I had no problem getting my car into Mexico, but we sure waited a long time. From start to finish the entire process took about 2.5 hours, mainly due to long lines. It’s a relatively painless process if you have done your homework and stay calm throughout, but the whole experience is enough to make anyone cranky. Still, one of the most important pieces of advice that I can offer regarding border crossings is to always maintain your cool. Be polite, patient and compliant, as the more you argue, the less you will succeed. I think the Mexican ego plays a role here. These officials like to feel like they are in control and that they have power. Insolent gringos who challenge their authority are also a threat to their ego. So you may not like what they are telling you, but be polite and patient. Do not challenge them directly. In the worst-case scenario, try entering at another point. You may be luckier in another town.

After the sticker was on my car and all the paperwork done, we were ready to head into the jungle…Suddenly there were screeches and rumbles and roars everywhere! Driving in Mexico was an immediate change from driving just one mile away on the American side of the border. There were cars everywhere–coming from everywhere, heading everywhere. I couldn’t keep track of them all! I didn’t know where I was going, and as I struggled to keep behind my boyfriend’s family’s car, I noticed there were no lines painted on the road. It was survival of the biggest, most daring, most masculine vehicle, and in my Pontiac Grand Prix I wasn’t so sure I would survive. I literally feared for my life (and my poor car). I had driven alone from Massachusetts, down the eastern seaboard past five major cities, clear across Virginia, and through Tennessee, Alabama, Mississippi, Louisiana, and Texas, but nothing had prepared me for driving in Mexico.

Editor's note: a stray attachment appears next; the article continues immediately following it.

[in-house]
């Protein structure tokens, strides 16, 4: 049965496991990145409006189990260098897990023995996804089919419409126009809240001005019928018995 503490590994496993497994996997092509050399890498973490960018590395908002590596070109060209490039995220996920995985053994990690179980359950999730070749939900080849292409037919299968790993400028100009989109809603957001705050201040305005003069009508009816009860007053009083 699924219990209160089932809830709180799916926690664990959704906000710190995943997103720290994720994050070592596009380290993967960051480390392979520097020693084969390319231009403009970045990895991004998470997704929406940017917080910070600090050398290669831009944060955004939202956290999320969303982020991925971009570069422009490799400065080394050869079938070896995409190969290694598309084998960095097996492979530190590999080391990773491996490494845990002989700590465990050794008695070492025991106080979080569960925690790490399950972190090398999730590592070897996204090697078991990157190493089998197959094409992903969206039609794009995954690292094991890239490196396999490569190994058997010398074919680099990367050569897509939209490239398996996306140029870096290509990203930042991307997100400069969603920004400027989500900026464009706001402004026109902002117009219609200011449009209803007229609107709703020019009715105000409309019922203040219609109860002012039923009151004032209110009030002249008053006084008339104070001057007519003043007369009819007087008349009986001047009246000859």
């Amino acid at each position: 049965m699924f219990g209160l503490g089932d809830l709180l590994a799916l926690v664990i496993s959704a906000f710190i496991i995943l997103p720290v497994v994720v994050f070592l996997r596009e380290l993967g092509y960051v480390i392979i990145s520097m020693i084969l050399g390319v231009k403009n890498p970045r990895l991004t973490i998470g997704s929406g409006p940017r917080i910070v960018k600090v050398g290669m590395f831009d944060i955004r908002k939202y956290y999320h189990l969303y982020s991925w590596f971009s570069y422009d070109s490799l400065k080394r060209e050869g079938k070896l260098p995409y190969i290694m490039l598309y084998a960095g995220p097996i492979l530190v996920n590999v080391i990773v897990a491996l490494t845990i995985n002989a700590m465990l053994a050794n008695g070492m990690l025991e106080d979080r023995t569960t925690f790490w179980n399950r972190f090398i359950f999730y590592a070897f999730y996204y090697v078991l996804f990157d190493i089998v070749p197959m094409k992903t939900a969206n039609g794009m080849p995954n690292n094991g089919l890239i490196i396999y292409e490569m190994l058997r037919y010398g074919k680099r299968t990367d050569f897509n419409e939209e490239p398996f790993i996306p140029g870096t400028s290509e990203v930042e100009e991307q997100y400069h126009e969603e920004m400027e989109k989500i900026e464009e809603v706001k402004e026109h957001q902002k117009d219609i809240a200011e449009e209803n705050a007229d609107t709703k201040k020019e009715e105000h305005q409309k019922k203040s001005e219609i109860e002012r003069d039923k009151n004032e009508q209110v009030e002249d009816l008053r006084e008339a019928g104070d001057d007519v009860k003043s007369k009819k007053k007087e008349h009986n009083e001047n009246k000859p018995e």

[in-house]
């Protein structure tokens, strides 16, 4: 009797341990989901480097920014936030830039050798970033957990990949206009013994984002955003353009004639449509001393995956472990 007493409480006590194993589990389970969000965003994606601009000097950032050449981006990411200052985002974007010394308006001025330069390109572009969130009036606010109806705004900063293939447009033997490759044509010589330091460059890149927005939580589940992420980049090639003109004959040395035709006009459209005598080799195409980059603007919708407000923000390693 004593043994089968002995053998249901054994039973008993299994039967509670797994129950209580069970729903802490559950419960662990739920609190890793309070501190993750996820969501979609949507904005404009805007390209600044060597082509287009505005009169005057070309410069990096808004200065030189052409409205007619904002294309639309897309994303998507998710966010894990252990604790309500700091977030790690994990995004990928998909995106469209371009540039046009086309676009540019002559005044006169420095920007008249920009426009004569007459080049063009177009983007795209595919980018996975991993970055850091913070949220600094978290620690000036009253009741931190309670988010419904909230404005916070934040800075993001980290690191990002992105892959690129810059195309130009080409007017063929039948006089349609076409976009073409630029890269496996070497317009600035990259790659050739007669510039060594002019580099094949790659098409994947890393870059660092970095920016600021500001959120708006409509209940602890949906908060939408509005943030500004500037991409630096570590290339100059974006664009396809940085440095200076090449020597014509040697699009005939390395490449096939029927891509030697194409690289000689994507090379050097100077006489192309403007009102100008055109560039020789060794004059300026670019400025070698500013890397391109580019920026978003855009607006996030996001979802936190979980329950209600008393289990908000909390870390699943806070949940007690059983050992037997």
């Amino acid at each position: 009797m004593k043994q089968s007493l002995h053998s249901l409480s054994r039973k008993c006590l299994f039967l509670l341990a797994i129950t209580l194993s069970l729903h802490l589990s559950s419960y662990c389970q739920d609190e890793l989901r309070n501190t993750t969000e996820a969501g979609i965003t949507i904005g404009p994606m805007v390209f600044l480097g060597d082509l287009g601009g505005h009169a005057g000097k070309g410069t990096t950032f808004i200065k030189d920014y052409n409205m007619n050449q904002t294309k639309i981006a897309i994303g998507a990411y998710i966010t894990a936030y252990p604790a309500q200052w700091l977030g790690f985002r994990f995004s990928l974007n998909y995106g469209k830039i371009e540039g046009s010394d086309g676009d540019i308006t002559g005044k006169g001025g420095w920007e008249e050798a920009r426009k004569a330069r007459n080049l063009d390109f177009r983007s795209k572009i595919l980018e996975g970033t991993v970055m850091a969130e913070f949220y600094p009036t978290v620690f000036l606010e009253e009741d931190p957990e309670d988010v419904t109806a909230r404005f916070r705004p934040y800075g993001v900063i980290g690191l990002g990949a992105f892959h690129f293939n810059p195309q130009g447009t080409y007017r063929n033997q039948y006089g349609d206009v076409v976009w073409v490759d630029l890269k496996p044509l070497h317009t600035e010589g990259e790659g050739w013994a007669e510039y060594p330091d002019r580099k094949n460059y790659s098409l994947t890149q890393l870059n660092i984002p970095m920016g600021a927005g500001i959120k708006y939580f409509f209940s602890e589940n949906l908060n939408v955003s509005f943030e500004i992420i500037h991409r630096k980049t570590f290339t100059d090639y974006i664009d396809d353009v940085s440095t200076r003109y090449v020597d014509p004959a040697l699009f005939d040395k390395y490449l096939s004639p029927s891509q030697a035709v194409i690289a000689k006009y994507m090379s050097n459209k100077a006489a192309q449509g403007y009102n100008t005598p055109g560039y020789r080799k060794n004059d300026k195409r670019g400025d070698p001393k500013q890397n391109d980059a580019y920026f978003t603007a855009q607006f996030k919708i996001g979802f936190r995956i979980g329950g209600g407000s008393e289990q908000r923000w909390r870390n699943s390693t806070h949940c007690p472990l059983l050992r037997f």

And Out…

My next major border experience was excruciatingly frustrating. I wanted to bring Carlos home to Boston with me for Christmas. I found a super cheap flight leaving from San Antonio. The flight left at 7 AM on a Sunday. We decided to leave Monterrey at 8 AM on Saturday. I had crossed the border with Carlos and his family before to go shopping, but we had never left the border zone. These trips were usually uneventful except for heavy traffic while trying to get into the US. This time was an entirely different story….

The drive from Monterrey to Nuevo Laredo, Mexico, was easy. In two hours we were at the border trying to decide whether to cross International Bridge I, II, or III. By accident, I found myself in the lane for Bridge I, and I decided one bridge was as good as any other. I could not have been any more wrong! Traffic was backed up for MILES. At first I was optimistic because I had never crossed the border without waiting in at least some traffic. But after the first hour, we had moved a grand total of about a half a mile, and my spirits began to fall. Carlos and I tried to entertain ourselves, first by talking, then by listening to the radio, putting in a tape, buying potato chips and Coke…but it became exasperating very quickly. We literally moved three car lengths and then stopped and turned the car off for a half an hour before we moved three car lengths again. We could not have left the traffic or turned back even if we had wanted to, as we were tightly trapped in a virtual ocean of cars. The original four lanes of traffic had to merge into one single lane. There was a police officer there “helping” so that each of the four lines would take turns merging. That officer was nice enough to tell us that the Bridge III had no traffic whatsoever. The news made us feel much better…Just when I thought it couldn’t get any worse, I desperately had to go to the bathroom. I wandered along the road until I saw what I was hoping for: a ramshackle “house” with a sign out front, “Clean bathrooms, $5 pesos.” If that bathroom was clean, I’d rather pee my pants than see what a dirty bathroom looks and smells like. Five hours later, we got a glimpse of Bridge I. There IS a God.